- The Washington Times - Friday, September 3, 2021

Health care workers in New York are the latest group to sue over a state law mandating COVID-19 vaccinations without allowing individuals to claim a religious exemption.

Registered nurses joined by the nonprofit group We the Patriots USA filed a federal lawsuit on Thursday against New York Democratic Gov. Kathleen Hochul, arguing that they oppose taking a vaccine linked to fetal stem cells due to their Christian religious beliefs.

According to the lawsuit, the three COVID-19 vaccines offered in the U.S. all rely “on [the] use of a fetal cell line harvested from aborted fetuses acquired in the 1970s and 1980s.”

“The elimination of the religious exemption will require plaintiffs … to choose either to submit to a vaccination abhorrent to their deeply held beliefs or lose their employment,” the lawsuit read.

Ms. Hochul, who replaced former Gov. Andrew Cuomo last month, has required that all health care workers in the state get at least one of the shots by Sept. 27. Only a medical exemption is an accepted excuse from the requirement, according to the complaint.
The plaintiffs asked the judge to rule that the requirement that fails to provide a religious exemption violates the First Amendment.

Ms. Hochul’s office declined to comment on the lawsuit, saying the matter was still in litigation.

New York is not the only state facing litigation.

Health care workers in Maine filed a lawsuit last month against Maine Democratic Gov. Janet Mills and state health officials to block the enforcement of Ms. Mills’ mandate that they get vaccinated by October — without a religious exemption, arguing it runs afoul of the Civil Rights Act, which protects against religious discrimination. And earlier in August, a federal court in Louisiana blocked a medical school from requiring students get the COVID-19 vaccine. The students argued the requirement violates their religious right to an exemption.

Jessica Holzer, a professor at the University of New Haven, predicts there will be more legal battles as people fight vaccine mandates.

She said there’s no federal law requiring states to offer certain exemptions, though every state that she knows of at least offers a medical excuse to avoid taking the vaccines aimed at stopping the spread of the deadly COVID-19 pandemic.

“Different states have established different levels of exemptions,” she said.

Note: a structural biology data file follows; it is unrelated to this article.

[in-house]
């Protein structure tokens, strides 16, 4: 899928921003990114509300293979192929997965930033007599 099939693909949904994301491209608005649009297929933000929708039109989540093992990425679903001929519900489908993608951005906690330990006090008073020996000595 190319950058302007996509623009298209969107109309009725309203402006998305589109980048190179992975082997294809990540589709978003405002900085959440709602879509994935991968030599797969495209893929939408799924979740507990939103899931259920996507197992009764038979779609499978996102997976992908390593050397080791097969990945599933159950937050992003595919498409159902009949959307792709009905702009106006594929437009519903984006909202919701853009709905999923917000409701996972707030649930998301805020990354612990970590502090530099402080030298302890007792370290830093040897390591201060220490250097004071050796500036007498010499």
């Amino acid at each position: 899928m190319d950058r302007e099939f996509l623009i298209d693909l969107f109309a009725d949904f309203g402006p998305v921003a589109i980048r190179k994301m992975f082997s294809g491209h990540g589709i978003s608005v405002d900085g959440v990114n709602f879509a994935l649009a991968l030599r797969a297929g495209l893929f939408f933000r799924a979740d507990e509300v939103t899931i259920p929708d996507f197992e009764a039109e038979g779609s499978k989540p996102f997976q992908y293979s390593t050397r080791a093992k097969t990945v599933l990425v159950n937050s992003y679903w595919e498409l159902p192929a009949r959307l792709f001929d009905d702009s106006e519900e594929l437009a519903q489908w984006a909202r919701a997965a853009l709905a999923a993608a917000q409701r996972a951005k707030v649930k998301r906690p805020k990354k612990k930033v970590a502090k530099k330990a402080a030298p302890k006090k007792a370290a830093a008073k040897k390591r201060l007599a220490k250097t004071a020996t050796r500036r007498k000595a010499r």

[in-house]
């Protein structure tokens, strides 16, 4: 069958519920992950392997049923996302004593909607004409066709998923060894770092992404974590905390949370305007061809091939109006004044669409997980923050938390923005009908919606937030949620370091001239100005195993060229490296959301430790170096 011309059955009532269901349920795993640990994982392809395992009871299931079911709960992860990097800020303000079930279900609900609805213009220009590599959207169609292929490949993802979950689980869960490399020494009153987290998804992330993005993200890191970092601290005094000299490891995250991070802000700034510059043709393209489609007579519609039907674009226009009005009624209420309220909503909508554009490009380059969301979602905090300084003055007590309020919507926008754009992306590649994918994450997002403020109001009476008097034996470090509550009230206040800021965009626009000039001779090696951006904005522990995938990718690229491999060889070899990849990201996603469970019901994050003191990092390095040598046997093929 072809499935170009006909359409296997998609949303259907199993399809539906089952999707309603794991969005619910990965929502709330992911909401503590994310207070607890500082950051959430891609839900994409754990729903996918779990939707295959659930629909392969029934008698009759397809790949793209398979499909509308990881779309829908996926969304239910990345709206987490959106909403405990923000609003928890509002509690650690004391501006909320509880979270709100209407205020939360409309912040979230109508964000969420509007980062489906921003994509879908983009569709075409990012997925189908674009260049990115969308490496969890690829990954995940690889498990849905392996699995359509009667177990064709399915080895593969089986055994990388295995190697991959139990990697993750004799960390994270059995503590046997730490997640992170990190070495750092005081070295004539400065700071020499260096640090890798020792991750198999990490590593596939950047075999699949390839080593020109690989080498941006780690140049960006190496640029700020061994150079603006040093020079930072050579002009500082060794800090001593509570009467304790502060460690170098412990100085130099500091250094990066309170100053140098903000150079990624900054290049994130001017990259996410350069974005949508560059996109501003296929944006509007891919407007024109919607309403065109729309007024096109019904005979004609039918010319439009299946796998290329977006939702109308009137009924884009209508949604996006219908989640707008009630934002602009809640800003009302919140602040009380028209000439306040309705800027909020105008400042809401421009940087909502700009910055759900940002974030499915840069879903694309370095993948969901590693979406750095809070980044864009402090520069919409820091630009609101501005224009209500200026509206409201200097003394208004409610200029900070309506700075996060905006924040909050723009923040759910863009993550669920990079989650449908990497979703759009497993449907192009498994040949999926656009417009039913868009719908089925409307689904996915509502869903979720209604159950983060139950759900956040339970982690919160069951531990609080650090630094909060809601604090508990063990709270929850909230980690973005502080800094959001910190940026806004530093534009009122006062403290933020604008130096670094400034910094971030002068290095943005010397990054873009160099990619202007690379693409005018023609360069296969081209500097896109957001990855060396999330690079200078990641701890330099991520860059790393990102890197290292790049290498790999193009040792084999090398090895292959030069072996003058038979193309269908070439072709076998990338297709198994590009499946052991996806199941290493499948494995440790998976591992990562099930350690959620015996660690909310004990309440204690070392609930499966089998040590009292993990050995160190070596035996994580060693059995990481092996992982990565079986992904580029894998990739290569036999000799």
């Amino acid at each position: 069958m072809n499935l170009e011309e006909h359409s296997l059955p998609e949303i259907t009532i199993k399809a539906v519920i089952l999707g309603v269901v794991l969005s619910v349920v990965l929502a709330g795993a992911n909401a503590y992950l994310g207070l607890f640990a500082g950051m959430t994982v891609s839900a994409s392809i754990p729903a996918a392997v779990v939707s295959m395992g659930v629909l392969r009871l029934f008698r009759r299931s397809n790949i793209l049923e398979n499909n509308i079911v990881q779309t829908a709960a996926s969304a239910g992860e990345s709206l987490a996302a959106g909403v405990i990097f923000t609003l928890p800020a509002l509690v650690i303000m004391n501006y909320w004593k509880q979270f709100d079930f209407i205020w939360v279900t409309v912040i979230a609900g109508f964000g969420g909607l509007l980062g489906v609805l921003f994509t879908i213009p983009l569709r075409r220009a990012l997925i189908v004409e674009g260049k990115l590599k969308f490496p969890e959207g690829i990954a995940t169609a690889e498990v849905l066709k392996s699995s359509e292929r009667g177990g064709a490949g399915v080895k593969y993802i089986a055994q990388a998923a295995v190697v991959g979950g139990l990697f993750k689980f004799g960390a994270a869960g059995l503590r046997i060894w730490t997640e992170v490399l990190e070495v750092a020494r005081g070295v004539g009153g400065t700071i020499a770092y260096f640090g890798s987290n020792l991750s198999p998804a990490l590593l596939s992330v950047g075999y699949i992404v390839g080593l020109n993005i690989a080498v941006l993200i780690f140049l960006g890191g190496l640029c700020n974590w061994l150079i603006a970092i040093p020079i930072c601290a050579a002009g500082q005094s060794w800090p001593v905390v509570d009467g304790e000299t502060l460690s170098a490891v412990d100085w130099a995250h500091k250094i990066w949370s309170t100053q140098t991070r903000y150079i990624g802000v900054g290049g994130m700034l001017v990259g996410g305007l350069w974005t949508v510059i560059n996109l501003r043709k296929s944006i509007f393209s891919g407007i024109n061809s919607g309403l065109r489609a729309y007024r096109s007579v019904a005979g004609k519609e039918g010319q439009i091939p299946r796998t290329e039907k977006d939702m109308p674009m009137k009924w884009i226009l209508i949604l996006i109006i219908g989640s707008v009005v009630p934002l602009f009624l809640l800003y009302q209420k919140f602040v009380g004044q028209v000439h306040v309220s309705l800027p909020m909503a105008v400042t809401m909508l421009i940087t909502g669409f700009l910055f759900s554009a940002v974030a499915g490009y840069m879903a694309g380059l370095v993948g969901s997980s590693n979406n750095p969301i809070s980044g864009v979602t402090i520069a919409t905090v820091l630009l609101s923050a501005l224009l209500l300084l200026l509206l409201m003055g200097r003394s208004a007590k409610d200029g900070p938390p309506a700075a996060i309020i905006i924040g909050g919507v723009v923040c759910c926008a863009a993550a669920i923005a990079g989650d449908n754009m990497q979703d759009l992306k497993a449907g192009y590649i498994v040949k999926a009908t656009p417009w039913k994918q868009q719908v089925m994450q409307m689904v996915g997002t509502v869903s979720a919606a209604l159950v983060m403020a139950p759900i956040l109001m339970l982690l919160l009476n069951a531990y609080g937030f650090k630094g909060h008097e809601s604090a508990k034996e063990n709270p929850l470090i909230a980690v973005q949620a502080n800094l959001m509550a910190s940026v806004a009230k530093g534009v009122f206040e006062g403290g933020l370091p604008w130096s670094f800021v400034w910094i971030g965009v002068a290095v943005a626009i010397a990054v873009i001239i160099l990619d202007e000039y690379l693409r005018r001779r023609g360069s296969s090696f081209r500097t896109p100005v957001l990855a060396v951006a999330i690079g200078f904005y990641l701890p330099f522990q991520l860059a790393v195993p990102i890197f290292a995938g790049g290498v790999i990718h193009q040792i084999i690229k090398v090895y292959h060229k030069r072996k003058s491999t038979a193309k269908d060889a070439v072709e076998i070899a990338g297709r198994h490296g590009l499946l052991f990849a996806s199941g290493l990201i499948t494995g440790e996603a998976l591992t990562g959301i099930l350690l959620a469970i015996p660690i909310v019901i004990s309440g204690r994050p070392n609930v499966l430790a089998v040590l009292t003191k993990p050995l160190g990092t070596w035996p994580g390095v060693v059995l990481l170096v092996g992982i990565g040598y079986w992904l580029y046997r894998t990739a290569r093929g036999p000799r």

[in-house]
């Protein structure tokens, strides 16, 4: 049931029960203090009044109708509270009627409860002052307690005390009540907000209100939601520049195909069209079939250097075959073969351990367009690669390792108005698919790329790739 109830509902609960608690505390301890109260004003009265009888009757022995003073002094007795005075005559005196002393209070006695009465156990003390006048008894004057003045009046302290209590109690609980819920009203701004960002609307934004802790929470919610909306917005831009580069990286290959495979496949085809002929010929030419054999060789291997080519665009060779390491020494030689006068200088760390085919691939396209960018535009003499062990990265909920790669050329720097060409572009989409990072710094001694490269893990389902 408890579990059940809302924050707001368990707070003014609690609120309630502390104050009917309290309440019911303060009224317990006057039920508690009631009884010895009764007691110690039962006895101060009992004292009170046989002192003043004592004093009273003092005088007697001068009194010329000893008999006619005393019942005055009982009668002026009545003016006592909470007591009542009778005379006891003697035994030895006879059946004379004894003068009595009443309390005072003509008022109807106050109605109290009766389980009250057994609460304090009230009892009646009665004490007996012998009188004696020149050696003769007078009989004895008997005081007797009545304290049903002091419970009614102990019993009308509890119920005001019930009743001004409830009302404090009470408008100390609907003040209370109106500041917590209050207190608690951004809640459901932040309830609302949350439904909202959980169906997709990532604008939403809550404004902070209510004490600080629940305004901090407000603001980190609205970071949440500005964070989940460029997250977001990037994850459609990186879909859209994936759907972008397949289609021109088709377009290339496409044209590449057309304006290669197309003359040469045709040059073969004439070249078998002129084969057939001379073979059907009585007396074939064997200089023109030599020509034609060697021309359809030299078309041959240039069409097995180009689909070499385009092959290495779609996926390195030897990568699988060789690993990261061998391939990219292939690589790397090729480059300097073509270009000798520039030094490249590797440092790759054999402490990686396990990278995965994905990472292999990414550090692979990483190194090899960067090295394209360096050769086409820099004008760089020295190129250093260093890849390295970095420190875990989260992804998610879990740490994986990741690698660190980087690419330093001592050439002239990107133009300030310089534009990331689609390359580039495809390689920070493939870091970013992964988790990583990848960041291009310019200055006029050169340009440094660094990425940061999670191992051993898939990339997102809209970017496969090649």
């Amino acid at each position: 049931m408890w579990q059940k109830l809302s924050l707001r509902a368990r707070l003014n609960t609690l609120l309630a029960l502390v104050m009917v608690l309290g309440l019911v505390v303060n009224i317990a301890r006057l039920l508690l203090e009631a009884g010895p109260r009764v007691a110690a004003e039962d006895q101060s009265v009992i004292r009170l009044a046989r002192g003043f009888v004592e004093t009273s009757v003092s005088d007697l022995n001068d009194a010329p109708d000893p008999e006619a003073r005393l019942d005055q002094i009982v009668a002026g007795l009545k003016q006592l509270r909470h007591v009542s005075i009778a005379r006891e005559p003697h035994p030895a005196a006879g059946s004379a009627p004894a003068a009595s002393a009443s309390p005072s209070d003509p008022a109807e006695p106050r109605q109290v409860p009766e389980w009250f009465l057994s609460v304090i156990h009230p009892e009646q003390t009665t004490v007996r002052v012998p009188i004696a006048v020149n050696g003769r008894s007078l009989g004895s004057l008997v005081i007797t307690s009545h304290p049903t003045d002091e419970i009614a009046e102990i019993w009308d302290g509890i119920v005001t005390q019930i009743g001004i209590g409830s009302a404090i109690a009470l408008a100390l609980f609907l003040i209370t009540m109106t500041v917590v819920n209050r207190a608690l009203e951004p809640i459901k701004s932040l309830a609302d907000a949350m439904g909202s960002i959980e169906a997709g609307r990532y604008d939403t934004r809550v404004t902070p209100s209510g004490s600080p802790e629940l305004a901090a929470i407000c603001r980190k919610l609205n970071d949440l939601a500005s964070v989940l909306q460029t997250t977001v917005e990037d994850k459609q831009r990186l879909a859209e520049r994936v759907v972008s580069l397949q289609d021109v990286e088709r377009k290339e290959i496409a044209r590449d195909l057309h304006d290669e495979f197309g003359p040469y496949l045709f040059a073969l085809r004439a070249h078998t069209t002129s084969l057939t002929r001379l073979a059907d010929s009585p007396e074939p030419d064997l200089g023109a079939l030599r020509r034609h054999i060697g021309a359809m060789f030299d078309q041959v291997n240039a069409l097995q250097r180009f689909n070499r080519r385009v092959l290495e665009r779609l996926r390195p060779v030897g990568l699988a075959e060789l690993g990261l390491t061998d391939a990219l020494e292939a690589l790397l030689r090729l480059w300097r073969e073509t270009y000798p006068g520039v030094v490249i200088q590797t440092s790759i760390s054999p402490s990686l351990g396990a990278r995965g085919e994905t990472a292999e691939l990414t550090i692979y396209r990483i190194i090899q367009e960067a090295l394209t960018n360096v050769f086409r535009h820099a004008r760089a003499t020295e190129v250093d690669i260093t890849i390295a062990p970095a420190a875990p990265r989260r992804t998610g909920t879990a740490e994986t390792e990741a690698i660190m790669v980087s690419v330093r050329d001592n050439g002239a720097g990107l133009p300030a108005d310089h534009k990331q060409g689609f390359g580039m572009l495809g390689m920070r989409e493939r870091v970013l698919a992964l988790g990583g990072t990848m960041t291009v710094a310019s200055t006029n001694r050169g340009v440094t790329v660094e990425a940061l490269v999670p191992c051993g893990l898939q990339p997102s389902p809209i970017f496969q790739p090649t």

The Supreme Court ruled in 1905 that states have the authority to require vaccinations in the case of Jacobson v Massachusetts, though the man in that legal battle wasn’t forced to take the vaccine and was penalized with a fine.

“Vaccine mandates are nothing new,” said Ms. Holzer.

The Equal Employment Opportunity Commission has said private companies must offer medical and religious exemptions, though they can be narrow, according to Lawrence Gostin, a health law professor at Georgetown University.

Michael Urban, a professor at the University of New Haven, said the problem for some individuals claiming religious exemptions is that it can simply be a personal stance instead of an official position of a particular denomination.

“You have had several religious figureheads such as Pope Francis publicly [urging] people to get vaccinated. This falls true for the Church of Scientology and so forth. So people who are trying to claim their religious beliefs are being violated when their own religious leaders are publicly encouraging them to be vaccinated will not hold up as a reasonable defense,” he said.

Michael Hayes, a professor at the University of Baltimore School of Law, said a ruling from the Supreme Court in the 1980s held that an employer could refuse accommodations on religious beliefs if there was a more than “trivial” burden on the employer.

He said both state and private employers have multiple arguments for mandating the shots, referencing “the risk of spreading the COVID virus to co-workers and others with whom that employee comes into contact, as well as possible health care costs if unvaccinated employees become infected — as has happened with many unvaccinated persons.”

Alix Rogers, a professor at UC-Davis School of Law, also said states have an interest in combating a rise in diseases and viruses, and noted that California and Connecticut have removed religious exemptions for school-mandated shots.

• Alex Swoyer can be reached at aswoyer@washingtontimes.com.

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